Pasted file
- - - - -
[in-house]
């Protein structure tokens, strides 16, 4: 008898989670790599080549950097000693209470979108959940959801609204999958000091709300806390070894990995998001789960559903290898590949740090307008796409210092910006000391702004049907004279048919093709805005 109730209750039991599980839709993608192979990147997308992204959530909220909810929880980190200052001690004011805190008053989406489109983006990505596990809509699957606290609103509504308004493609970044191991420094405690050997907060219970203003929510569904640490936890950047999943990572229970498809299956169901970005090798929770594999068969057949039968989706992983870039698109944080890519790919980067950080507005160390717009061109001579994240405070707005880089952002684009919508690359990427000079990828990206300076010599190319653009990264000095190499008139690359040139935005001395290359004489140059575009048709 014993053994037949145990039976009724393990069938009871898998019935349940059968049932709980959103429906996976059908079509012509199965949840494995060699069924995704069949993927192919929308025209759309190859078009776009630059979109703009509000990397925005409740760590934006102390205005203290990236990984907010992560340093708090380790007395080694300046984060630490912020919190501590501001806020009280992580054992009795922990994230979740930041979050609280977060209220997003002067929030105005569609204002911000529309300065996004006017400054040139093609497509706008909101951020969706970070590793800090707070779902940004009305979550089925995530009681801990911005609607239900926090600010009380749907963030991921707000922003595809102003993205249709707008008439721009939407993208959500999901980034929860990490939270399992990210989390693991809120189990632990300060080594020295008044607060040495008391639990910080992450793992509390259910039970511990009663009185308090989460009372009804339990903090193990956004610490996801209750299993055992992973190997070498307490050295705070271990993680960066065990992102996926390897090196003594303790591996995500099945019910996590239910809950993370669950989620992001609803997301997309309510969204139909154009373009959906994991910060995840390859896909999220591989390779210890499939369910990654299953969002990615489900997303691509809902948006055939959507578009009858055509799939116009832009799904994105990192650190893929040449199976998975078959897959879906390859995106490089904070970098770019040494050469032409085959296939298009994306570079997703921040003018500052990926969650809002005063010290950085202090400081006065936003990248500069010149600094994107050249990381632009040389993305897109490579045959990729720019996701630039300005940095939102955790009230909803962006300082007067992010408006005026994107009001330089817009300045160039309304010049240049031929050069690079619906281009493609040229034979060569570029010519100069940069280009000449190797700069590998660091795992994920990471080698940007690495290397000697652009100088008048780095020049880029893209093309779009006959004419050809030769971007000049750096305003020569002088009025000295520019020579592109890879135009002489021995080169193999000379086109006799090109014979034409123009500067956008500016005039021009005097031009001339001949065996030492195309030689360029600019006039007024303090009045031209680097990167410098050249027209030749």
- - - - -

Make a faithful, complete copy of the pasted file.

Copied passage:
[in-house]
């Protein structure tokens, strides 16, 4: 008898989670790599080549950097000693209470979108959940959801609204999958000091709300806390070894990995998001789960559903290898590949740090307008796409210092910006000391702004049907004279048919093709805005 109730209750039991599980839709993608192979990147997308992204959530909220909810929880980190200052001690004011805190008053989406489109983006990505596990809509699957606290609103509504308004493609970044191991420094405690050997907060219970203003929510569904640490936890950047999943990572229970498809299956169901970005090798929770594999068969057949039968989706992983870039698109944080890519790919980067950080507005160390717009061109001579994240405070707005880089952002684009919508690359990427000079990828990206300076010599190319653009990264000095190499008139690359040139935005001395290359004489140059575009048709 014993053994037949145990039976009724393990069938009871898998019935349940059968049932709980959103429906996976059908079509012509199965949840494995060699069924995704069949993927192919929308025209759309190859078009776009630059979109703009509000990397925005409740760590934006102390205005203290990236990984907010992560340093708090380790007395080694300046984060630490912020919190501590501001806020009280992580054992009795922990994230979740930041979050609280977060209220997003002067929030105005569609204002911000529309300065996004006017400054040139093609497509706008909101951020969706970070590793800090707070779902940004009305979550089925995530009681801990911005609607239900926090600010009380749907963030991921707000922003595809102003993205249709707008008439721009939407993208959500999901980034929860990490939270399992990210989390693991809120189990632990300060080594020295008044607060040495008391639990910080992450793992509390259910039970511990009663009185308090989460009372009804339990903090193990956004610490996801209750299993055992992973190997070498307490050295705070271990993680960066065990992102996926390897090196003594303790591996995500099945019910996590239910809950993370669950989620992001609803997301997309309510969204139909154009373009959906994991910060995840390859896909999220591989390779210890499939369910990654299953969002990615489900997303691509809902948006055939959507578009009858055509799939116009832009799904994105990192650190893929040449199976998975078959897959879906390859995106490089904070970098770019040494050469032409085959296939298009994306570079997703921040003018500052990926969650809002005063010290950085202090400081006065936003990248500069010149600094994107050249990381632009040389993305897109490579045959990729720019996701630039300005940095939102955790009230909803962006300082007067992010408006005026994107009001330089817009300045160039309304010049240049031929050069690079619906281009493609040229034979060569570029010519100069940069280009000449190797700069590998660091795992994920990471080698940007690495290397000697652009100088008048780095020049880029893209093309779009006959004419050809030769971007000049750096305003020569002088009025000295520019020579592109890879135009002489021995080169193999000379086109006799090109014979034409123009500067956008500016005039021009005097031009001339001949065996030492195309030689360029600019006039007024303090009045031209680097990167410098050249027209030749």